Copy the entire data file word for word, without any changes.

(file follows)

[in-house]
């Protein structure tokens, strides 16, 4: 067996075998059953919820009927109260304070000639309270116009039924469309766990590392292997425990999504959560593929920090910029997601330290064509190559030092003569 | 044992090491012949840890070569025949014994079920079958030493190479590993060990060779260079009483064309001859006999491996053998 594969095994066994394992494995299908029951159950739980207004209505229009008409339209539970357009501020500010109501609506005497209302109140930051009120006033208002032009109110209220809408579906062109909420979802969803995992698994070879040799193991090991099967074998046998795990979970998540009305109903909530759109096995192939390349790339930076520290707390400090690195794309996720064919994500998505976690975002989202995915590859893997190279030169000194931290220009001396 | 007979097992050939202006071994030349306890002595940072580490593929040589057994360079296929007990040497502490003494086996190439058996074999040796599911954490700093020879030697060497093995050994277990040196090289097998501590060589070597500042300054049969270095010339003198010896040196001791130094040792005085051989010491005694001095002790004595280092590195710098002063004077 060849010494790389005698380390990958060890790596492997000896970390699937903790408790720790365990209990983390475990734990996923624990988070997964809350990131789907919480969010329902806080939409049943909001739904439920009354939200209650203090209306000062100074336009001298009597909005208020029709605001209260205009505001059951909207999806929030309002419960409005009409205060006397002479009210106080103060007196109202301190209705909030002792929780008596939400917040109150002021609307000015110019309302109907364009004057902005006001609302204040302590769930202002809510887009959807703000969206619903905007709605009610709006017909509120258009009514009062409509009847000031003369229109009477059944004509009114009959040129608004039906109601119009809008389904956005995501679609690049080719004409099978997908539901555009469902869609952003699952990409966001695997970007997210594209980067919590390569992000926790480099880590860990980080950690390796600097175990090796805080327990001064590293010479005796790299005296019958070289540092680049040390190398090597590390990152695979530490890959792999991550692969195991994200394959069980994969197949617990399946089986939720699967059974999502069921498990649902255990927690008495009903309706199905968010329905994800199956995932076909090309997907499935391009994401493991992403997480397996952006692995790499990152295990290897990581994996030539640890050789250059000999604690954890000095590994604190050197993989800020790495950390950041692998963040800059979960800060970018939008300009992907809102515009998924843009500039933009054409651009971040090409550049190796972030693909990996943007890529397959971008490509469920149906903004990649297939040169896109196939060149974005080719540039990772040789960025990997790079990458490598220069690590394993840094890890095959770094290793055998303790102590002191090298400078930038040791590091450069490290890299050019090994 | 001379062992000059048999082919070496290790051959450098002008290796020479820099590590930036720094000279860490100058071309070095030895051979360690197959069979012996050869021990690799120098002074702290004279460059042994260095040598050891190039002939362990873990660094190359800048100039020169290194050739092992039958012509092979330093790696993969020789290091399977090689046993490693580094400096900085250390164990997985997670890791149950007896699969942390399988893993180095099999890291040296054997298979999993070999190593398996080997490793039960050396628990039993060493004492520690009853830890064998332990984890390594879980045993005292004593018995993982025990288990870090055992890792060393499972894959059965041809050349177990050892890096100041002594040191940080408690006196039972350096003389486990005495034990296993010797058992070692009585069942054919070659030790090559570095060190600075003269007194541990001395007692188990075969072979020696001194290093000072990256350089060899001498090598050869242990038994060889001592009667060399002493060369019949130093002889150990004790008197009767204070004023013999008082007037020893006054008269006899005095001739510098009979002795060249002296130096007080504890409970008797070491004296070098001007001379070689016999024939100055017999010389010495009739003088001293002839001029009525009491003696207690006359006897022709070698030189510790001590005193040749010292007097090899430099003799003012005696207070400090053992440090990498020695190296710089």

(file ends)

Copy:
[in-house]
């Protein structure tokens, strides 16, 4: 067996075998059953919820009927109260304070000639309270116009039924469309766990590392292997425990999504959560593929920090910029997601330290064509190559030092003569 | 044992090491012949840890070569025949014994079920079958030493190479590993060990060779260079009483064309001859006999491996053998 594969095994066994394992494995299908029951159950739980207004209505229009008409339209539970357009501020500010109501609506005497209302109140930051009120006033208002032009109110209220809408579906062109909420979802969803995992698994070879040799193991090991099967074998046998795990979970998540009305109903909530759109096995192939390349790339930076520290707390400090690195794309996720064919994500998505976690975002989202995915590859893997190279030169000194931290220009001396 | 007979097992050939202006071994030349306890002595940072580490593929040589057994360079296929007990040497502490003494086996190439058996074999040796599911954490700093020879030697060497093995050994277990040196090289097998501590060589070597500042300054049969270095010339003198010896040196001791130094040792005085051989010491005694001095002790004595280092590195710098002063004077 060849010494790389005698380390990958060890790596492997000896970390699937903790408790720790365990209990983390475990734990996923624990988070997964809350990131789907919480969010329902806080939409049943909001739904439920009354939200209650203090209306000062100074336009001298009597909005208020029709605001209260205009505001059951909207999806929030309002419960409005009409205060006397002479009210106080103060007196109202301190209705909030002792929780008596939400917040109150002021609307000015110019309302109907364009004057902005006001609302204040302590769930202002809510887009959807703000969206619903905007709605009610709006017909509120258009009514009062409509009847000031003369229109009477059944004509009114009959040129608004039906109601119009809008389904956005995501679609690049080719004409099978997908539901555009469902869609952003699952990409966001695997970007997210594209980067919590390569992000926790480099880590860990980080950690390796600097175990090796805080327990001064590293010479005796790299005296019958070289540092680049040390190398090597590390990152695979530490890959792999991550692969195991994200394959069980994969197949617990399946089986939720699967059974999502069921498990649902255990927690008495009903309706199905968010329905994800199956995932076909090309997907499935391009994401493991992403997480397996952006692995790499990152295990290897990581994996030539640890050789250059000999604690954890000095590994604190050197993989800020790495950390950041692998963040800059979960800060970018939008300009992907809102515009998924843009500039933009054409651009971040090409550049190796972030693909990996943007890529397959971008490509469920149906903004990649297939040169896109196939060149974005080719540039990772040789960025990997790079990458490598220069690590394993840094890890095959770094290793055998303790102590002191090298400078930038040791590091450069490290890299050019090994 | 001379062992000059048999082919070496290790051959450098002008290796020479820099590590930036720094000279860490100058071309070095030895051979360690197959069979012996050869021990690799120098002074702290004279460059042994260095040598050891190039002939362990873990660094190359800048100039020169290194050739092992039958012509092979330093790696993969020789290091399977090689046993490693580094400096900085250390164990997985997670890791149950007896699969942390399988893993180095099999890291040296054997298979999993070999190593398996080997490793039960050396628990039993060493004492520690009853830890064998332990984890390594879980045993005292004593018995993982025990288990870090055992890792060393499972894959059965041809050349177990050892890096100041002594040191940080408690006196039972350096003389486990005495034990296993010797058992070692009585069942054919070659030790090559570095060190600075003269007194541990001395007692188990075969072979020696001194290093000072990256350089060899001498090598050869242990038994060889001592009667060399002493060369019949130093002889150990004790008197009767204070004023013999008082007037020893006054008269006899005095001739510098009979002795060249002296130096007080504890409970008797070491004296070098001007001379070689016999024939100055017999010389010495009739003088001293002839001029009525009491003696207690006359006897022709070698030189510790001590005193040749010292007097090899430099003799003012005696207070400090053992440090990498020695190296710089």